The clinical spectrum of SARS-CoV-2 infection is broad, ranging from asymptomatic infection to flu-like illness (sometimes with digestive disturbances) to viral pneumonia. The median incubation period, from exposure to symptom onset, is approximately 4–5 days, and 97.5% of symptomatic patients will have symptoms within 11.5 days after infection.[1]

Clinically, COVID may be divided into mild, moderate, and severe infections. Moderate infection is defined as a respiratory rate >24/min or a SpO2 <94% on room air and severe infection as a respiratory rate >30/min or a room air saturation of <90% or respiratory distress requiring mechanical ventilation.[2]

Owing to the rapid increase in the number of COVID-19 patients and its varied clinical presentation, there is a need for early identification of signs of deterioration and appropriate escalation of care from isolation wards to specific intensive care units in those patients whose illness progresses rapidly from mild to severe.

Acute phase reactants such as ESR, CRP, Ferritin, Procalcitonin have been reported to be higher in severe as compared to non-severe cases and also as a predictor of mortality in a few cases.[3]


  Subjects and Methods Top


Study setting

The current study was conducted in a designated COVID ward of a tertiary care academic centre in India. Individuals included were healthcare workers and their direct dependents who had mild symptoms. These patients were admitted after a COVID-19 positive report by an RT-PCR test. In our study, we aimed to identify laboratory parameters and inflammatory markers which may provide an early clue toward duration of symptomatic phase and clinical severity of COVID illness. Ethical clearance was obtained by an appropriate authority. Ethics approval obtained on 22.7.2020.

Patient characterization & study protocol

The demographic details of the subjects were collected along with available history about the sequence of symptomatology, hospital course, and outcomes. Complete blood counts, liver function tests (including Total Bilirubin, AST, ALT, Total Protein, Albumin, ALP), renal function tests along with CRP, Ferritin, ESR, Procalcitonin reports at admission were traced and collected. Case definitions of severity were as provided by the Ministry of Health and Welfare.[2] Patients requiring oxygen support were transferred to a step-up centre within the institute and subsequently followed.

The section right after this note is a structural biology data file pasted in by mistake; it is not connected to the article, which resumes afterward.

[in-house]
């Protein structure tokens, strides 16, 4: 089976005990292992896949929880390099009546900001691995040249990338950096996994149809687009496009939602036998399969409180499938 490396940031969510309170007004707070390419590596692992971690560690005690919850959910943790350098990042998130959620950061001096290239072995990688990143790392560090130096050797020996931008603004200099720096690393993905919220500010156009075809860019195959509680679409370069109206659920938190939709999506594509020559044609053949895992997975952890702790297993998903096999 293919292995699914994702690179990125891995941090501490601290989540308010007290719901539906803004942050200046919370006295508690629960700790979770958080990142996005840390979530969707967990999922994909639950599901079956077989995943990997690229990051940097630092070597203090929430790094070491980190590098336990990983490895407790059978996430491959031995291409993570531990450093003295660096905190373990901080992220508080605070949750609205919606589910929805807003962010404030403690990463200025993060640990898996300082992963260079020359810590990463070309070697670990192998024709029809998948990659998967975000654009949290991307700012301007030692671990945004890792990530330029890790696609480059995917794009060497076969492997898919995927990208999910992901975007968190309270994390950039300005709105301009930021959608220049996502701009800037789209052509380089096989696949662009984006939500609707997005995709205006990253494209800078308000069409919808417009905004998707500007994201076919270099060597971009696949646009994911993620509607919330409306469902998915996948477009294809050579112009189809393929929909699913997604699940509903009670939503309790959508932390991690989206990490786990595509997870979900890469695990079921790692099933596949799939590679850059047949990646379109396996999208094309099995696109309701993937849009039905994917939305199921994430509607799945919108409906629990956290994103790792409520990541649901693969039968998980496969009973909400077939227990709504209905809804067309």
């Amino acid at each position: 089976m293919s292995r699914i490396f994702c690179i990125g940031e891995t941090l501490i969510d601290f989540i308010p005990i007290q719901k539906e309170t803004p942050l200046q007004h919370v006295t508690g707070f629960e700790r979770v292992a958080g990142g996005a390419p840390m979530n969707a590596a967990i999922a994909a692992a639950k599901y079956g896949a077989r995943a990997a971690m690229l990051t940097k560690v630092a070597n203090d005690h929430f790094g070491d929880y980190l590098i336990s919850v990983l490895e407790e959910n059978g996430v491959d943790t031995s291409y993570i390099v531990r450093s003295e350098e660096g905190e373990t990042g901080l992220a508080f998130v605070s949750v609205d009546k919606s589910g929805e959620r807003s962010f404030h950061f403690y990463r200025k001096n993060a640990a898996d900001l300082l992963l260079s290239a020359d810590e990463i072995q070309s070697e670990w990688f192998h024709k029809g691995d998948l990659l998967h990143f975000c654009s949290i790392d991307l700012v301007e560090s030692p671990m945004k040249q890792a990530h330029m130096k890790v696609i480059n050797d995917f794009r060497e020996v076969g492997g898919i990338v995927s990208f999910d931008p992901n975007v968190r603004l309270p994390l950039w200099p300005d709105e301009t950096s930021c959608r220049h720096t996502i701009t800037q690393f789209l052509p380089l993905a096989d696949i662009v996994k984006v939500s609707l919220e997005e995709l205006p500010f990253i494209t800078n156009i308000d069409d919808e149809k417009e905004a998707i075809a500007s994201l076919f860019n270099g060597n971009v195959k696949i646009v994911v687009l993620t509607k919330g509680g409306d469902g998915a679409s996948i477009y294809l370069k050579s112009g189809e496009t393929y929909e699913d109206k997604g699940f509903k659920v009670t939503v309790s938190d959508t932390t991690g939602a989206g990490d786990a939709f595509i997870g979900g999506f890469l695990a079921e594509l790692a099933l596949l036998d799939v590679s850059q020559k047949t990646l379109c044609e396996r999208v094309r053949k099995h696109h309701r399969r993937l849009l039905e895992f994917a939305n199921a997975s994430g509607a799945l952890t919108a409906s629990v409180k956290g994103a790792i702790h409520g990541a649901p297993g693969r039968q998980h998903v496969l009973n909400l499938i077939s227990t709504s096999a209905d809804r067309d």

Statistical analysis

Baseline characteristics of the study participants were summarized. Shapiro–Wilk test of normality was applied to understand the distribution of data. Continuous data was reported as mean (SD) for normally continuous variables or median (Inter Quartile Range -25th–75th percentile) for skewed distributions. Categorical variables were reported as counts (percentages).

Continuous data in two groups were compared by Welch t-test for unequal variance or Wilcox test (for non-parametric distribution) depending upon the distribution of data. Association between categorical data was assessed by the Pearson Chi-square test and Fisher's exact test. Correlation between two continuous variables was performed using Pearson's correlation or Spearman's rank correlation test (for non-parametric distribution) depending upon the normality of bivariate joint distribution. P value of less than 0.05 was considered statistically significant at a 95% confidence level.

Clinically important risk factors and variables related to the dependent outcome (Time to Symptom Resolution, which is described as duration of first day of symptom to last day of symptom related to acute COVID infection) were included in multivariable regression analysis. A value of P < 0.05 was considered statistically significant in the multivariate analysis. All statistical analysis was done using R software version 3.5.2.


  Results Top


In the study, 50 patients were enrolled. 70% of these were healthcare workers and 30% were their direct dependents (spouse/parents/children). The mean age of these patients was 37.40 years (SD 14.68). The demographic characteristics of these patients are given in [Table 1]. Other minor comorbidities included hypothyroidism, paroxysmal supraventricular tachycardia, and hypercholesterolemia.
Table 1: Baseline Demographic Characteristics and Comorbidities